Surugaya Honten, the main shop, is located not far away on Yuigahama Dori. You’ll find other varieties of wagashi there, including the shop’s flagship confection, shio mame daifuku (mochi with black beans wrapped around a dollop of salted anko), mizu yokan (a softer version of yokan), manju (steamed buns), and colorful nerikiri.
Surugaya, both the Honten and Hase Eki-mae-ten shops, are closed Wednesdays.
Should you find yourself a bit peckish after visiting Kotoku-in and the Kamakura Daibutsu, look no further than Takeya, located across the street a mere hop, skip, and a jump away. Tucked away from the road and slightly obscured by a curved staircase, the shop would likely melt into the background were it not for the photo-illustrated menu boards out front.
When it comes to options, though the shop is small, there’s plenty of variety. You’ll find several kinds of dango (rice-flour dumplings on a skewer), warabi mochi, imo yokan (sweet potato yokan), daifuku (mochi stuffed with anko) and suama (a sweetened rice flour-based confection) regularly on offer, as well as seasonal confections like dango smothered in a generous layer of sour plum-flavored shiro-an.
Takeya’s semi-concealed location is a boon on rainy days, however, as being set back from the rest of the building provides the shop with a covered shopfront seating area where several small benches have been set up. Purchase your treats, pour yourself a cup of complimentary tea, and sit back for a well-deserved break before heading out on the next leg of your Kamakura adventure. Takeya is closed Thursdays.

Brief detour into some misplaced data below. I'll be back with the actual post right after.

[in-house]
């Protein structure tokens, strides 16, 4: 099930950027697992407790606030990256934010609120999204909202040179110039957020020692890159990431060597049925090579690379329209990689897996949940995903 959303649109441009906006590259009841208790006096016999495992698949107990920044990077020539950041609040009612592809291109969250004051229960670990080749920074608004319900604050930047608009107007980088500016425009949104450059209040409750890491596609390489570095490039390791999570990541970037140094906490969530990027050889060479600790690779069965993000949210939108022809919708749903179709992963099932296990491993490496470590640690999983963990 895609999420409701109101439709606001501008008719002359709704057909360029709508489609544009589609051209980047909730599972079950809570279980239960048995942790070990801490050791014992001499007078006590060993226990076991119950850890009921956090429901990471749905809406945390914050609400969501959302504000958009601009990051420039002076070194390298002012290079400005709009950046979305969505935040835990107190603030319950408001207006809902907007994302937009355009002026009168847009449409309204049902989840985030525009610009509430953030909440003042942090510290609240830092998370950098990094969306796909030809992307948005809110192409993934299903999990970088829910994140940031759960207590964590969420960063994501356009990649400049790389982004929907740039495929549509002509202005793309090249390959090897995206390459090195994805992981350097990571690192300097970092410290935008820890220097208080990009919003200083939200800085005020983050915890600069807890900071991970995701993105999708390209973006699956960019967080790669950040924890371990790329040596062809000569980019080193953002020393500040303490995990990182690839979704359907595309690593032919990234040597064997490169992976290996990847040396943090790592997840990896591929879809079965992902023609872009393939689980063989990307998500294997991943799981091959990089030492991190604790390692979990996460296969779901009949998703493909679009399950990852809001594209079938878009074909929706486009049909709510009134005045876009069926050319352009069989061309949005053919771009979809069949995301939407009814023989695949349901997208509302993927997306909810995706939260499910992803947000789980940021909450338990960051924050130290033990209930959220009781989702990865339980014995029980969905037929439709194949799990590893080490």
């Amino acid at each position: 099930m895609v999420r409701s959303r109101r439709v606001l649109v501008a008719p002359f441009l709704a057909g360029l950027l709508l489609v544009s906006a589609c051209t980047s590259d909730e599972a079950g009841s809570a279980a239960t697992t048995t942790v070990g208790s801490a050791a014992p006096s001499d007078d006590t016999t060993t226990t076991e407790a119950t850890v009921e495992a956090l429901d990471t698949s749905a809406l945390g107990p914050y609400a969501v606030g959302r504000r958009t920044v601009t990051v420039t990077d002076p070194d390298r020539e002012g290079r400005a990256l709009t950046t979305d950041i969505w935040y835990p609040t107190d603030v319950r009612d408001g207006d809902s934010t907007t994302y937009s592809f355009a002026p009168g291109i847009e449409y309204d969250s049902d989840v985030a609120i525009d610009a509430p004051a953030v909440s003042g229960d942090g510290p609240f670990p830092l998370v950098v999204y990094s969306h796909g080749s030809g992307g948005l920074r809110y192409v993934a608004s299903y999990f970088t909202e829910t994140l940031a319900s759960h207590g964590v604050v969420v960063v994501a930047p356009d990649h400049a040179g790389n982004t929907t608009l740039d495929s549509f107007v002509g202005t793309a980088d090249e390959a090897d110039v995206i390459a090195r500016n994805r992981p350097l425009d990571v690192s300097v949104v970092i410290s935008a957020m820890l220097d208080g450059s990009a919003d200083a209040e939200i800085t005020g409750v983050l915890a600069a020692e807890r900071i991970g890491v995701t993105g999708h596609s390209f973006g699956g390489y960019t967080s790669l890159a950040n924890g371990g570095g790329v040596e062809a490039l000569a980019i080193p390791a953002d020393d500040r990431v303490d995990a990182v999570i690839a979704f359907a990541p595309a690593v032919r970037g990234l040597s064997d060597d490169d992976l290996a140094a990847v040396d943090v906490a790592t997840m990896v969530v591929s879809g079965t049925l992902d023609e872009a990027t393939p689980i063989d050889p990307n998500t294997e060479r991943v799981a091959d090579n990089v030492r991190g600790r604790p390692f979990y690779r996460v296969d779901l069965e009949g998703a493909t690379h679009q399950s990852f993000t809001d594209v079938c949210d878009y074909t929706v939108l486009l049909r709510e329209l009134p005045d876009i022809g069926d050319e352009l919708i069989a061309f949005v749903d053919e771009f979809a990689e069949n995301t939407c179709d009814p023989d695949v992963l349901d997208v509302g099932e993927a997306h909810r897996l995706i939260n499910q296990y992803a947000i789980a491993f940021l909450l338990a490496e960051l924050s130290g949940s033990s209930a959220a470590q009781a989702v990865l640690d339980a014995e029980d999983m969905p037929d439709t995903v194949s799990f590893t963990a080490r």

A discussion of wagashi shops in the Hase area isn’t complete without mentioning Chikaramochiya. The purveyor of traditional Japanese confections has been serving up sweets to locals for approximately 300 years. Located on Hoshinoi Dori and just a short walk from Goryo Jinja, the shop is best known for its gongoro mochi made with freshly pounded glutinous rice and freshly made anko.
Though gongoro mochi is only available in boxes of 10 or 16, the shop has plenty of other options that can be purchased one serving at a time, including gyuhi (soft glutinous rice cakes), suama, manju, sembei (rice crackers) and candies like konpeito and ramune.
As Chikaramochiya is close to the beach, you may be tempted to take your wagashi down to the water’s edge to eat. Do so with care, the kites that call Kamakura home have no qualms slicing your fingers up to get at your snacks. Chikaramochiya is usually closed Wednesdays and the third Tuesday of each month.
Down a side street not far from Hokai-ji and tucked away off the road is Misuzu, a confectionery known for its stunning nerikiri and other wagashi creations. Most of Misuzu’s business is done by reservation, and very few extra boxes are prepared for walk-ins. If you’re determined to walk away with a box of sweets, be sure to call several days in advance. Otherwise, it’s all about luck.
Wagashi are sold in boxes of six or so confections, and you can expect to pay around 2000 yen or more per box of sweets so stunning it’s almost a sin to eat them. Misuzu is closed on Tuesdays.
Beyond shops, wagashi can be enjoyed at Jomyo-ji, Hokoku-ji, and Engaku-ji temples. When visiting Engaku-ji, pop by Butsunichian, where you can order wagashi as part of a matcha tea set, though be advised that you won’t get any choice as to what kind of wagashi you’re served.
Sweet tooth still not quite satisfied? Kamakura is home to many more shops specializing in one confection or another, like Wasabo Kamakura Sakura No Yumemiya and its Instagram-worthy dango on Komachi Dori and Kosuzu Warabi Mochi Kura and its pillowy warabi mochi on Yuigahama Dori and Wakamiyaoji. With so many options, it’s easy to sweeten your stay in Kamakura.